Concentrated Power: A look at the latest trends

WORLDWIDE: Windpower Monthly takes an in-depth look at the winners, losers and emerging trends from FTI Intelligence's 2017 supply side analysis report.

Global leader… Goldwind’s GW115-2.0MW was last year’s top-selling turbine
Global leader… Goldwind’s GW115-2.0MW was last year’s top-selling turbine

1. Onshore

Onshore wind capacity became slightly more concentrated in the hands of a smaller clutch of suppliers in 2017.

More than half (50.3%) of the 48,895MW onshore capacity added last year was installed by just four companies: Vestas, Siemens Gamesa (SGRE), Goldwind and GE.

One year earlier, the top four accounted for 48.7% of new capacity.

In 2016, the top ten was behind 75.2% of all onshore wind installations, while a year later this figure increased to 78.1%.

Vestas, which retained its top spot in 2017, embodied this concentration of capacity as it increased its share of the onshore market. The Danish company installed 8,114MW onshore in 2017 as its share rose to 17.3%

Meanwhile, SGRE’s market share shot up following its merger, with its new total exceeding the combined shares of its constituent companies one year ago.

The merger also created a new space in the top ten, now filled by India’s Suzlon, which had not even made the top 15 in 2016.

When excluding China, which accounted for 39.8% of onshore installations last year, the top ten changes dramatically, FTI notes.

Vestas’ and SGRE’s market shares increase by 9.4 and 8.4 percentage points respectively, while Envision and Mingyang drop out of the top ten and are replaced by Indian suppliers Inox Wind and Regen Powertech.

Goldwind is the only Chinese supplier to have installed enough new capacity in overseas markets to be included in the top ten excluding China.

2. Offshore

A little over 5.25GW was installed offshore last year. SGRE remained the leading offshore turbine supplier in 2017, with a 46.6% market share, including the 350MW installed by the casualty of the Siemens-Gamesa merger, Adwen.

SGRE’s share is down from 66.8% in 2016 — when it was just Siemens — but it actually installed twice as much capacity than in the previous year. In 2016 less than 2GW of offshore wind was installed worldwide.

MHI Vestas (22.8% in 2017) is also beginning to regain traction in the sector on the back of its V164-8.0MW turbine, giving the industry two major players to drive competition outside of China.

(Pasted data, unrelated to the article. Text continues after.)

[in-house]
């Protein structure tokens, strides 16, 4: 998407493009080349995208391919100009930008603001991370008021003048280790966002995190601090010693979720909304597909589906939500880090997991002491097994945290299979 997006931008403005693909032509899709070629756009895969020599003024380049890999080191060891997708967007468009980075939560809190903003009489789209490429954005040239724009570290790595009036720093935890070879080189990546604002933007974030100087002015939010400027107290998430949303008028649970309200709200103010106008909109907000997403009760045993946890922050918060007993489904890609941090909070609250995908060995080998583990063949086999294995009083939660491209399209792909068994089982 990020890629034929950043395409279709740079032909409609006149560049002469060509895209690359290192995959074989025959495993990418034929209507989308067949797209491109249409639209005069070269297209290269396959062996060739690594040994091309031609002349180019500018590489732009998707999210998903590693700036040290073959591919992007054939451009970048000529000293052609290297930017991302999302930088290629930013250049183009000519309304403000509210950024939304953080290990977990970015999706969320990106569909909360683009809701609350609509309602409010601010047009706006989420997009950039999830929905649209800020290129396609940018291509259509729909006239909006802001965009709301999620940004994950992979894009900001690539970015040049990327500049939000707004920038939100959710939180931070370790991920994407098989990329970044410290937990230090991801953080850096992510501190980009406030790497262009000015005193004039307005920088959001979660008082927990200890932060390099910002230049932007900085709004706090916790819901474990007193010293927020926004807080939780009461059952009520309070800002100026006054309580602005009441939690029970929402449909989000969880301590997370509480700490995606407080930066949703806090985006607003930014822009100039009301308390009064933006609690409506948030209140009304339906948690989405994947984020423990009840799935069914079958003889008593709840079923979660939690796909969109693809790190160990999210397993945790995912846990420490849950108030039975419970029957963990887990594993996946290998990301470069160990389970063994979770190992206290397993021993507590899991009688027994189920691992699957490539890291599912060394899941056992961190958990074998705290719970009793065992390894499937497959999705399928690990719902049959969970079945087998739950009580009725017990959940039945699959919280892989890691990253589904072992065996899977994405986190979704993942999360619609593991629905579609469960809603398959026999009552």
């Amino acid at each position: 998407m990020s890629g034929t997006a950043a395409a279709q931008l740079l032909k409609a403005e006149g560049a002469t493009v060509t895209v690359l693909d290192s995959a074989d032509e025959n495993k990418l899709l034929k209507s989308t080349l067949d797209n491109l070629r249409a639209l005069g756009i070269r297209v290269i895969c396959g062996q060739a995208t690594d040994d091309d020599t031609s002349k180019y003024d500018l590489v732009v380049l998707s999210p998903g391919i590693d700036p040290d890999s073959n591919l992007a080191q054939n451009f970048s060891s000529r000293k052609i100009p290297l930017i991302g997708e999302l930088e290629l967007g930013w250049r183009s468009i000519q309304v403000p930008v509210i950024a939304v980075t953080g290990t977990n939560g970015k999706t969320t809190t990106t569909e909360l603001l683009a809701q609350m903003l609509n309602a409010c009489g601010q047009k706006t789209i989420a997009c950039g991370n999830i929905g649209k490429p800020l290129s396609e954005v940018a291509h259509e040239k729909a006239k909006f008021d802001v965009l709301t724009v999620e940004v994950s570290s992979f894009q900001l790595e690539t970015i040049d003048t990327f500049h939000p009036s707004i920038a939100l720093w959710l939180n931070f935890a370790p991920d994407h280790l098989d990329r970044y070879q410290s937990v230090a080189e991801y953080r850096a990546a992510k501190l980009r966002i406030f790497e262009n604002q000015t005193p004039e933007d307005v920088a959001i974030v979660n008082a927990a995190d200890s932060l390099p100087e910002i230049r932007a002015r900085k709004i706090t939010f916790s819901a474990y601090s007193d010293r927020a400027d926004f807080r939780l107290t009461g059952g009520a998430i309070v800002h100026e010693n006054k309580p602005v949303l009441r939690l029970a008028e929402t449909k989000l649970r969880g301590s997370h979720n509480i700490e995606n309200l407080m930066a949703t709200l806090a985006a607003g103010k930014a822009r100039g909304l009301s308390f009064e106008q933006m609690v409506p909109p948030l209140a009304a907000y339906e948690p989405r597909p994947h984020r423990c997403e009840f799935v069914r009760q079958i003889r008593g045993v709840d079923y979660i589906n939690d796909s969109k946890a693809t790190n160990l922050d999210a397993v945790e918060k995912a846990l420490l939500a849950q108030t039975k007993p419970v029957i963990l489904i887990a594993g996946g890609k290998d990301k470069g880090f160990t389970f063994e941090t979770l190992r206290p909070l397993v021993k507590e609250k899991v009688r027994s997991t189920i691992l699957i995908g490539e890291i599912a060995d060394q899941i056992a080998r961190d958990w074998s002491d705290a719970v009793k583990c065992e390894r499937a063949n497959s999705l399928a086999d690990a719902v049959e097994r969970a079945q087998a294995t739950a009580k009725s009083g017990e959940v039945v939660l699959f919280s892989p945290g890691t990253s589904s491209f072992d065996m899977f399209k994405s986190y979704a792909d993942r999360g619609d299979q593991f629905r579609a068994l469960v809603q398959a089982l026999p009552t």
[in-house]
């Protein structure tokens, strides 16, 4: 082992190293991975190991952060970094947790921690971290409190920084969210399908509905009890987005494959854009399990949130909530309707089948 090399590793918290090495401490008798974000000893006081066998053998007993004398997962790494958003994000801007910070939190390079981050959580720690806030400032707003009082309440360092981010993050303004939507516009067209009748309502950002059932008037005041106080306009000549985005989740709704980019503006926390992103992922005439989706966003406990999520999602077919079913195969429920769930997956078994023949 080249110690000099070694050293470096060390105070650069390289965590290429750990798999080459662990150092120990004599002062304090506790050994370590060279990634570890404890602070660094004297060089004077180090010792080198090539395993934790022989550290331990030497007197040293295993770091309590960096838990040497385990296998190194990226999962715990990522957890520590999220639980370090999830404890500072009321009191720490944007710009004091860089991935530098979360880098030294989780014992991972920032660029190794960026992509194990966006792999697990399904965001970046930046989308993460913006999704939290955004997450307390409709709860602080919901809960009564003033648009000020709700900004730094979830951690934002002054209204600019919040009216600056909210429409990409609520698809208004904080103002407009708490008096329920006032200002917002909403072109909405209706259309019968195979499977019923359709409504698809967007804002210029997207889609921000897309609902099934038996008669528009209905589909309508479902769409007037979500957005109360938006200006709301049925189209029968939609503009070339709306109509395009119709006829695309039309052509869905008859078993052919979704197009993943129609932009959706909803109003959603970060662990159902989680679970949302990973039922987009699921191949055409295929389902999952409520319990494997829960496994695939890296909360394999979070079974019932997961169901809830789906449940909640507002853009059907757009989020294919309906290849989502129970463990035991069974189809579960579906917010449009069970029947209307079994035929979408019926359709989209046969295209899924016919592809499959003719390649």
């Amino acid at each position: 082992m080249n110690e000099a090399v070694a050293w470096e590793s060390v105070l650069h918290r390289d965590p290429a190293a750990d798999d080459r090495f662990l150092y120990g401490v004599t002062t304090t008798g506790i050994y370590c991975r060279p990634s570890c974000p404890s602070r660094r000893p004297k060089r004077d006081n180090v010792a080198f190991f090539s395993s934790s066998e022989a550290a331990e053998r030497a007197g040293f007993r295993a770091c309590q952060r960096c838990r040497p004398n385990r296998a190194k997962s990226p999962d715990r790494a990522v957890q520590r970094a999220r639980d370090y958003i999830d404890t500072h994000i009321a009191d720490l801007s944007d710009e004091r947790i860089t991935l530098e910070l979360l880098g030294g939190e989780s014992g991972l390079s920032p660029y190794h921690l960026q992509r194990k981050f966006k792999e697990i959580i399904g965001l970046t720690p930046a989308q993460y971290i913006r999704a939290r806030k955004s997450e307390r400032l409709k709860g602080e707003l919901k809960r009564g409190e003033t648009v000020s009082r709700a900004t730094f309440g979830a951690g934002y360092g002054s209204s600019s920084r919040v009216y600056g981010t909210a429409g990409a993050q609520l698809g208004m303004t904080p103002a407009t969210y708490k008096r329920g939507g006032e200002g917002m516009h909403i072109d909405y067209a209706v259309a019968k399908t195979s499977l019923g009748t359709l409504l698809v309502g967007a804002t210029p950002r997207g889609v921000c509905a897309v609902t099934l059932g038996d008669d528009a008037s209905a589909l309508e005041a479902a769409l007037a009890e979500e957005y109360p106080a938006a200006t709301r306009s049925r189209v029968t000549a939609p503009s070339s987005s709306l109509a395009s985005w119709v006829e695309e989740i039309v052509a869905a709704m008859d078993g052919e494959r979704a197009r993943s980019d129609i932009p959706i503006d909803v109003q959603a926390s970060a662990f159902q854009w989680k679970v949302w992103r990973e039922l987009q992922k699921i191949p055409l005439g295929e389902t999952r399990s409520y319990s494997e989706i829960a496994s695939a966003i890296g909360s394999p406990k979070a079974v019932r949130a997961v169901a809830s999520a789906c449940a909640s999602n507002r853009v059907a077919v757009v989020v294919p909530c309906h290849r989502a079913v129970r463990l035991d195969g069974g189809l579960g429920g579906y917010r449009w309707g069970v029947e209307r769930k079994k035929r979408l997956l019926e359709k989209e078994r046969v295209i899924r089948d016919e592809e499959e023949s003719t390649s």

Senvion, as fourth-largest offshore supplier with 8.4%, is the only other non-Chinese offshore wind supplier on FTI’s top-ten list.

The German manufacturer is struggling to make much of an impact, however, with many of the new contracts going to the two leaders.

A promise of a 10MW-plus has yet to make any discernible progress, and with GE’s gauntlet-throwing 12MW model, Senvion risks slipping further behind.

Sewind (or Shanghai Electric Wind Power), which extended its licensing agreement with SGRE earlier in March, led the charge in China, with over half the country’s market share, claiming third spot overall.

China installed more than 1GW for the first time in 2017. The market there is going to become increasingly buoyant as it targets 5GW of capacity by 2020, which could mean opportunities for western manufacturers.

GE, which did not make FTI’s top ten in 2017, installed its first turbine in Chinese waters earlier this year.

Average offshore turbine size was above 5MW for the first time, FTI said, demonstrating the rapidly growing hardware being installed, particularly in Europe.

3. Best sellers

The Goldwind GW115-2.0MW was the single best-selling turbine in 2017, the Chinese manufacturer’s mid-range direct-drive model swapping places at the head of the table with 2016’s top seller, the Vestas V110-2.0MW, almost entirely on the back of strong sales in its domestic market.

The major difference between the top-sellers in 2016 and 2017 is the shift towards higher-rated turbines with greater rotor diameters.

The only two turbines over 2MW to make the top ten in 2016 were GE’s 2.3-116 (ninth) and Vestas’ V117-3.3MW (tenth). Although the Vestas model dropped out of 2017’s top ten, the GE turbine climbed to fourth behind SGRE’s G114-2.1MW.

Other 2MW-plus machines making the grade for the first time last year were Envision’s EN115-2.2 (sixth), Goldwind’s GW125-2.5 (seventh), Suzlon’s S97-2.1 (ninth), and Enercon’s E115-3.0 (tenth). The Suzlon model was the only top ten machine in 2017 with a rotor diameter of less than 100 metres.

There were no sub-2MW turbines in 2017’s top ten, with GE’s 1.7-103 (fifth in 2016) and Goldwind’s GW93-1.5 (sixth) both dropping out of the order.

The CSIC Haizhuang HZ111-2.0 — unknown outside China — was the fourth best-selling turbine in 2016, but disappeared from 2017’s list. Mingyang’s MY121-2.0 and Envision’s 2.2MW EN115, neither of which featured in 2016’s top ten chart, appear to have filled the gap in the Chinese market.

Nordex and Senvion were the only leading European suppliers not to provide a top ten-selling turbine. Their most popular models last year were the AW125-3.0 and the 3.4M114 respectively.

4. Average size

The average turbine size installed last year hit 2.40MW, up 11.3% on 2016’s average of 2.16MW. Average rated turbine capacity has grown by over 18% in just two years, according to FTI’s figures.